At the outset of the Trump administration, many South Carolina Republicans expected Graham could elicit a similar array of conservative opponents for his next re-election bid due to his vociferous criticism of the Republican nominee during the 2016 campaign.
Now, though, discussions of a credible Republican challenger to Graham next year have fallen mostly quiet after he transformed into one of Trump's closest allies in Washington — punctuated most dramatically by his outraged defense of Supreme Court Justice Brett Kavanaugh during confirmation hearings last year.
"The only rumblings I've heard is the sound of any potential challengers mentioned six months ago running for the hills," said Walter Whetsell, a veteran Republican consultant in South Carolina.
While conservatives have mostly laid off of Graham, Democrats see a rare opportunity. Jaime Harrison, a former S.C. Democratic Party chairman, has openly stoked speculation for months that he will take on Graham next year.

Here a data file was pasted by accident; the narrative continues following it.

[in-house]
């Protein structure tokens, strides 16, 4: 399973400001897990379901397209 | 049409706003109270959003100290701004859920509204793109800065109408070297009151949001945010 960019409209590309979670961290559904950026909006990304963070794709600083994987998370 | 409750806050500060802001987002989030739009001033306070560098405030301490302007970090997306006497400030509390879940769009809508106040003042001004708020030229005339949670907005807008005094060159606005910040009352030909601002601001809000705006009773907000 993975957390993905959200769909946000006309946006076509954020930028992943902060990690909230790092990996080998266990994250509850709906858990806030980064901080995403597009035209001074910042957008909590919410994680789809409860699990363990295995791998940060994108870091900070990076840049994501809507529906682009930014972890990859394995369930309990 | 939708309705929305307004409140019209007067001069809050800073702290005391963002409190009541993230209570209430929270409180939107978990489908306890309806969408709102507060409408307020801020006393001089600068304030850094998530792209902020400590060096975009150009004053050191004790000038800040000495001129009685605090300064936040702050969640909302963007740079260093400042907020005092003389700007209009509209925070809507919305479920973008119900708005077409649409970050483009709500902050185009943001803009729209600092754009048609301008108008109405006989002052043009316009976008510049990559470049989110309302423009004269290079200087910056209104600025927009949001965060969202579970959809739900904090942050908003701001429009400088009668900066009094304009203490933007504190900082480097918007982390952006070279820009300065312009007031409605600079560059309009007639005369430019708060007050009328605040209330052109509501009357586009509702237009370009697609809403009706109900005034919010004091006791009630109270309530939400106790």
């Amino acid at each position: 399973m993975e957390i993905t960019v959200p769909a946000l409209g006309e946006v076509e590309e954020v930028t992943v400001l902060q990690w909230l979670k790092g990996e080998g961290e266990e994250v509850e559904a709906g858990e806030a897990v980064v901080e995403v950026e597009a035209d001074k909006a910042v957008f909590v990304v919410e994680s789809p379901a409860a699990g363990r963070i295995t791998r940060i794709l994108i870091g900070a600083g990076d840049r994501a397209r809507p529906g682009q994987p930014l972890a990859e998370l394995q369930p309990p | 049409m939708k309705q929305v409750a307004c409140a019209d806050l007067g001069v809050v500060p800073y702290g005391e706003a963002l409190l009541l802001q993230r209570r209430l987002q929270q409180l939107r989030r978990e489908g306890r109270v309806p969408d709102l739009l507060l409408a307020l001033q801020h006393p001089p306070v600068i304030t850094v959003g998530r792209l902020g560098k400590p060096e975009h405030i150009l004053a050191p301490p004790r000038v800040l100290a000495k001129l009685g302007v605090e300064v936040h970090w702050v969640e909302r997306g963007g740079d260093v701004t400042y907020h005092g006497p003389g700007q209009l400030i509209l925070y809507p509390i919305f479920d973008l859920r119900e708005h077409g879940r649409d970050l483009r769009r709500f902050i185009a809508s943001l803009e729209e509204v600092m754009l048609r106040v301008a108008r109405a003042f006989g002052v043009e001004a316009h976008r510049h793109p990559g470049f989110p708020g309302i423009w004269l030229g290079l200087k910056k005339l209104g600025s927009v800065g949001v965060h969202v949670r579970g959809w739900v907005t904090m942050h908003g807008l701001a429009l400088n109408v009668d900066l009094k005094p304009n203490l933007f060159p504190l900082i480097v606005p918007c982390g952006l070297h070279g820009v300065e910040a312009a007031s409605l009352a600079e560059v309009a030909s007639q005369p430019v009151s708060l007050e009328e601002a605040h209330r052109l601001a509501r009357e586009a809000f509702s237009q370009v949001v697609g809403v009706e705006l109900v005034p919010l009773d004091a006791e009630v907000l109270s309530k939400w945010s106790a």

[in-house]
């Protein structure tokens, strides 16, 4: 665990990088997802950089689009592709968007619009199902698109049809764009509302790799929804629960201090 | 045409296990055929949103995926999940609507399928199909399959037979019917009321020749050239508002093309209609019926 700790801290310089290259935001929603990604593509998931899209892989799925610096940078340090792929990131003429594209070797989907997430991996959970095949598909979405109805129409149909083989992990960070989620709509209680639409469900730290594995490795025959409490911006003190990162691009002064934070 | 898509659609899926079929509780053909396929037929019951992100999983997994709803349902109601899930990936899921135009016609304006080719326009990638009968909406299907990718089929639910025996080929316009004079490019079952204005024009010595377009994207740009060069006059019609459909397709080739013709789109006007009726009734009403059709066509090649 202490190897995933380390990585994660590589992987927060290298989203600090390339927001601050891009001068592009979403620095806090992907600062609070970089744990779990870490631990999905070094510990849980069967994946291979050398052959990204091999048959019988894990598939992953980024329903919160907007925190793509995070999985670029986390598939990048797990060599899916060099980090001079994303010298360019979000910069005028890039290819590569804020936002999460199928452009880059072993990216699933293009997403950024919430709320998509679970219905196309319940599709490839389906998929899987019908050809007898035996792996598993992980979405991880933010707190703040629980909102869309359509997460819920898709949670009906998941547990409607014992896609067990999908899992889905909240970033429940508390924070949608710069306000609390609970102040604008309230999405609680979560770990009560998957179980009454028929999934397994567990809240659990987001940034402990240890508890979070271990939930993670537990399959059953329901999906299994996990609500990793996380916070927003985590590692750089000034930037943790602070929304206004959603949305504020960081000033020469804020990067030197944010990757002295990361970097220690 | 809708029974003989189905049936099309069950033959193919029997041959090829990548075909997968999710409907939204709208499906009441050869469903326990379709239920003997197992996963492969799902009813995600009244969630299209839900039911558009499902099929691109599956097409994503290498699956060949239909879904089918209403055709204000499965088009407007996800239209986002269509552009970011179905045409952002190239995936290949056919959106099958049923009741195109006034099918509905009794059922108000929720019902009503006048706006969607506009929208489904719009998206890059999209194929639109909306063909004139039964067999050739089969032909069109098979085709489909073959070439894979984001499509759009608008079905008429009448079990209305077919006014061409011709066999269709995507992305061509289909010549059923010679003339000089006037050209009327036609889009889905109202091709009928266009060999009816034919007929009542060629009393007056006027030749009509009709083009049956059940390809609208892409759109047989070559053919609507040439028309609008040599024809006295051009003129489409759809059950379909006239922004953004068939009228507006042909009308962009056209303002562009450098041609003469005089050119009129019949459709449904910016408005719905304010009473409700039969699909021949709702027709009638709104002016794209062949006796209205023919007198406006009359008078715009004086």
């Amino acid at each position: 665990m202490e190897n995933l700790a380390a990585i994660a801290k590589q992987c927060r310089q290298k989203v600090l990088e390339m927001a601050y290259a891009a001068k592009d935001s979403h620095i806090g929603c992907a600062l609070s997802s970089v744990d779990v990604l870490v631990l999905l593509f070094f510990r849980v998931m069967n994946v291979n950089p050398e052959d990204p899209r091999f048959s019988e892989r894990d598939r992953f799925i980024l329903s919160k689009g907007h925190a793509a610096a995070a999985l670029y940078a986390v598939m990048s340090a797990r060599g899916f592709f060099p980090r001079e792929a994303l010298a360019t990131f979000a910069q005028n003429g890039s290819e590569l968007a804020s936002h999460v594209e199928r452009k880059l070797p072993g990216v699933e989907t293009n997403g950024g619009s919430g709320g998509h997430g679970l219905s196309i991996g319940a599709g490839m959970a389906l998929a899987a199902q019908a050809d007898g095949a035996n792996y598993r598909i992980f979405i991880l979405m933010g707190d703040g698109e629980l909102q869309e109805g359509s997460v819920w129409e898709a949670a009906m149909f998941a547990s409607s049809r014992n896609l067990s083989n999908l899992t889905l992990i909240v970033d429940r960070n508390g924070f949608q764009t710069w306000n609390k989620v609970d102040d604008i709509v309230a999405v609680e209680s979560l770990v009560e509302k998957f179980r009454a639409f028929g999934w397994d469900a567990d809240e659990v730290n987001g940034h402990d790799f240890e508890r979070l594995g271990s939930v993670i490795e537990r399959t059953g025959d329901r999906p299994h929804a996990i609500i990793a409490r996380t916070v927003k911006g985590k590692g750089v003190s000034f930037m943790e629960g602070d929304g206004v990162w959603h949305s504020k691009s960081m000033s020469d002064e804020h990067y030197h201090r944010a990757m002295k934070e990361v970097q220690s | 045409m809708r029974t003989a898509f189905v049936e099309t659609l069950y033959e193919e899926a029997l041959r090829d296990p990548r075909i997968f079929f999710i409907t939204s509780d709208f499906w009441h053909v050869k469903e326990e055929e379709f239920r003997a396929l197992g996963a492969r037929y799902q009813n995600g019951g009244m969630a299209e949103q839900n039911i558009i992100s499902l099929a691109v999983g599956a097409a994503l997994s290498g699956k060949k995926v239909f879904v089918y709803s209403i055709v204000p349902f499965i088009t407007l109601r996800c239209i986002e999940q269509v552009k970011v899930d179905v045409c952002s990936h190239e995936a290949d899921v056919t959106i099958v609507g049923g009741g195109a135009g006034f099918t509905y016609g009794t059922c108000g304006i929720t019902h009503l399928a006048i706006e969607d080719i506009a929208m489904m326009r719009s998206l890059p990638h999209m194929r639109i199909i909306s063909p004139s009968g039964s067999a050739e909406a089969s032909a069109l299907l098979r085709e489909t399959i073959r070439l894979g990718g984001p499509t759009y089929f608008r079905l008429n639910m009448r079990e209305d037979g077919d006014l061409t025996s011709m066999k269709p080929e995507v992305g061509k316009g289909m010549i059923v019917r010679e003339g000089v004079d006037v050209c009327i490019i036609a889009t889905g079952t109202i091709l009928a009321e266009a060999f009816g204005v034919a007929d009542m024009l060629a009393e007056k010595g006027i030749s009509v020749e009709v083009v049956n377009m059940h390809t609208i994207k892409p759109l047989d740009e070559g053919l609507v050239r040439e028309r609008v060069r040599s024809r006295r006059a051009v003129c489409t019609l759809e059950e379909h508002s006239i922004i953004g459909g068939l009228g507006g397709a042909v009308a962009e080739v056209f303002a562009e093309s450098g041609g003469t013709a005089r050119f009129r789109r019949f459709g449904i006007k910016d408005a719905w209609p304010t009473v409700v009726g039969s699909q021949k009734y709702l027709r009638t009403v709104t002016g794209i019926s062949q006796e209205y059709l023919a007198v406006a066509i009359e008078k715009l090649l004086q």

A handful of other Democrats also are rumored to be considering a run, but Harrison — a Yale graduate who is now a top official at the Democratic National Committee — has the type of network to tap into that few other Democrats in the state could match.
Harrison is expected to reach a final decision in the coming weeks, but he has already offered some revealing hints.
In a recent interview on the Bill Press radio show, Harrison said that a prospective candidate would need to finish technical preparations before launching a campaign, like building a campaign website. The homepage of Harrison's current website, which he used during his bid for DNC chairman, features an auspicious message: "New Website Coming Soon!"
Despite Democratic optimism, Graham enters the race with many formidable advantages.
The incumbent is starting with more than $3.2 million in the bank, according to newly filed federal disclosures, giving him the biggest campaign war chest of any politician in the state. His vaunted political apparatus, which has won him every election he's run in since his first bid for Congress in 1994, is just beginning to warm back up.